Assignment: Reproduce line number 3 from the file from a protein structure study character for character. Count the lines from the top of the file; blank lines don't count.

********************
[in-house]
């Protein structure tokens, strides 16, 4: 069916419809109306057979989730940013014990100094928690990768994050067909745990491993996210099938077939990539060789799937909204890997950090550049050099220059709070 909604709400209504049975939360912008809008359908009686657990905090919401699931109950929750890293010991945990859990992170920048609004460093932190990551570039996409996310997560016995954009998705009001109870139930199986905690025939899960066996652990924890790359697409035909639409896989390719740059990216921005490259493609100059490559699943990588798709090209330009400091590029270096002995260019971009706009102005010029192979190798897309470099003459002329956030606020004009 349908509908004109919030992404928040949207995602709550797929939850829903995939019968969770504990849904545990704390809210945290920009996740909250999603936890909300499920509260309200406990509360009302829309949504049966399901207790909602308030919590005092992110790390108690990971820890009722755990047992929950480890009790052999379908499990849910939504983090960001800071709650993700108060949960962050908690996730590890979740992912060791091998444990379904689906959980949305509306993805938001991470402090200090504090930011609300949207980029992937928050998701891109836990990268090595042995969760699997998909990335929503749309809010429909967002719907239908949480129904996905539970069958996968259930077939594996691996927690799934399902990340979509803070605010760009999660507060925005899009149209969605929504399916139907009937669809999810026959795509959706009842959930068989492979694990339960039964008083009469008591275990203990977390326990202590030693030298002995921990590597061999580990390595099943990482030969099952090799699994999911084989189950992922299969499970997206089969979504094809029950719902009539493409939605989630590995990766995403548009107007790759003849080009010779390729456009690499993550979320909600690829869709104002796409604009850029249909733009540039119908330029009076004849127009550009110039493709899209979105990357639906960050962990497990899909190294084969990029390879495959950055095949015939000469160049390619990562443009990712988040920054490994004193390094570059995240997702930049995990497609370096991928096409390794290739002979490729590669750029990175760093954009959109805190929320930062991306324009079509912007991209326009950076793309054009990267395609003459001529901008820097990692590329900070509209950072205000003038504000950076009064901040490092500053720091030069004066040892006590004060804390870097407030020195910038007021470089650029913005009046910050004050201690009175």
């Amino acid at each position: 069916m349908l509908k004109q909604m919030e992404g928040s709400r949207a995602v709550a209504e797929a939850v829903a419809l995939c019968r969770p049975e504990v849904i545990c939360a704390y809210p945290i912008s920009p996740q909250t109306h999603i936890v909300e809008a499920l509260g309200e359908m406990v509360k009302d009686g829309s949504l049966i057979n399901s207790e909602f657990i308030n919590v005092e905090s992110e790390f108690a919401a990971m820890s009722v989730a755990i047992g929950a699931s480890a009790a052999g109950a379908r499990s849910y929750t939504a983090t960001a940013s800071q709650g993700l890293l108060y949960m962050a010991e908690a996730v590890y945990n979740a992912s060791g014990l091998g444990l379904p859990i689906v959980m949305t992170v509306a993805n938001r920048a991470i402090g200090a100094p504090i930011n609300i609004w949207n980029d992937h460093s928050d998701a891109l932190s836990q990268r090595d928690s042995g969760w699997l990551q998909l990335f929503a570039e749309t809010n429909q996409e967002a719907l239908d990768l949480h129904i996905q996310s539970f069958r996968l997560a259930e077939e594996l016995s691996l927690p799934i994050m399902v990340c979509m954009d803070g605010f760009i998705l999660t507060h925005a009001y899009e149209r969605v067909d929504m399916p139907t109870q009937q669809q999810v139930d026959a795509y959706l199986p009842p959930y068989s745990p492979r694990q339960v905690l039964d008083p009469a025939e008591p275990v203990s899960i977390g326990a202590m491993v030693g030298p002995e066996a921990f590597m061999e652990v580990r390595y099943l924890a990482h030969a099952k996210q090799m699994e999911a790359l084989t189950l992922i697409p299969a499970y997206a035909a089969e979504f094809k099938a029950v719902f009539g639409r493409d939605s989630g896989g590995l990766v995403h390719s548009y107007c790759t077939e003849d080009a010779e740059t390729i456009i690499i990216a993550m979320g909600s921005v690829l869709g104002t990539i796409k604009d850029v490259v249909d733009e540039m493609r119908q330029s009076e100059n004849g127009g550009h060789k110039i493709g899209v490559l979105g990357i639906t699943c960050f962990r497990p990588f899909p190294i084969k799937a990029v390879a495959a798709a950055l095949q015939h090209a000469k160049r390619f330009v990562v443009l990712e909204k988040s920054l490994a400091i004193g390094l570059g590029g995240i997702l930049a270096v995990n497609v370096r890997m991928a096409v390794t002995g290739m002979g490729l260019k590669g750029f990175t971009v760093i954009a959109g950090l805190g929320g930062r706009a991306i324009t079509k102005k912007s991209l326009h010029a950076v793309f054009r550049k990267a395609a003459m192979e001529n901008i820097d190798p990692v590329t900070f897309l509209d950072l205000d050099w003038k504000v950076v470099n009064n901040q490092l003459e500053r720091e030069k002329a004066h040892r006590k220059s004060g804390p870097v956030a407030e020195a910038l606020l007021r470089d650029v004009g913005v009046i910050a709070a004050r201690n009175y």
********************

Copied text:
């Amino acid at each position: 069916m349908l509908k004109q909604m919030e992404g928040s709400r949207a995602v709550a209504e797929a939850v829903a419809l995939c019968r969770p049975e504990v849904i545990c939360a704390y809210p945290i912008s920009p996740q909250t109306h999603i936890v909300e809008a499920l509260g309200e359908m406990v509360k009302d009686g829309s949504l049966i057979n399901s207790e909602f657990i308030n919590v005092e905090s992110e790390f108690a919401a990971m820890s009722v989730a755990i047992g929950a699931s480890a009790a052999g109950a379908r499990s849910y929750t939504a983090t960001a940013s800071q709650g993700l890293l108060y949960m962050a010991e908690a996730v590890y945990n979740a992912s060791g014990l091998g444990l379904p859990i689906v959980m949305t992170v509306a993805n938001r920048a991470i402090g200090a100094p504090i930011n609300i609004w949207n980029d992937h460093s928050d998701a891109l932190s836990q990268r090595d928690s042995g969760w699997l990551q998909l990335f929503a570039e749309t809010n429909q996409e967002a719907l239908d990768l949480h129904i996905q996310s539970f069958r996968l997560a259930e077939e594996l016995s691996l927690p799934i994050m399902v990340c979509m954009d803070g605010f760009i998705l999660t507060h925005a009001y899009e149209r969605v067909d929504m399916p139907t109870q009937q669809q999810v139930d026959a795509y959706l199986p009842p959930y068989s745990p492979r694990q339960v905690l039964d008083p009469a025939e008591p275990v203990s899960i977390g326990a202590m491993v030693g030298p002995e066996a921990f590597m061999e652990v580990r390595y099943l924890a990482h030969a099952k996210q090799m699994e999911a790359l084989t189950l992922i697409p299969a499970y997206a035909a089969e979504f094809k099938a029950v719902f009539g639409r493409d939605s989630g896989g590995l990766v995403h390719s548009y107007c790759t077939e003849d080009a010779e740059t390729i456009i690499i990216a993550m979320g909600s921005v690829l869709g104002t990539i796409k604009d850029v490259v249909d733009e540039m493609r119908q330029s009076e100059n004849g127009g550009h060789k110039i493709g899209v490559l979105g990357i639906t699943c960050f962990r497990p990588f899909p190294i084969k799937a990029v390879a495959a798709a950055l095949q015939h090209a000469k160049r390619f330009v990562v443009l990712e909204k988040s920054l490994a400091i004193g390094l570059g590029g995240i997702l930049a270096v995990n497609v370096r890997m991928a096409v390794t002995g290739m002979g490729l260019k590669g750029f990175t971009v760093i954009a959109g950090l805190g929320g930062r706009a991306i324009t079509k102005k912007s991209l326009h010029a950076v793309f054009r550049k990267a395609a003459m192979e001529n901008i820097d190798p990692v590329t900070f897309l509209d950072l205000d050099w003038k504000v950076v470099n009064n901040q490092l003459e500053r720091e030069k002329a004066h040892r006590k220059s004060g804390p870097v956030a407030e020195a910038l606020l007021r470089d650029v004009g913005v009046i910050a709070a004050r201690n009175y």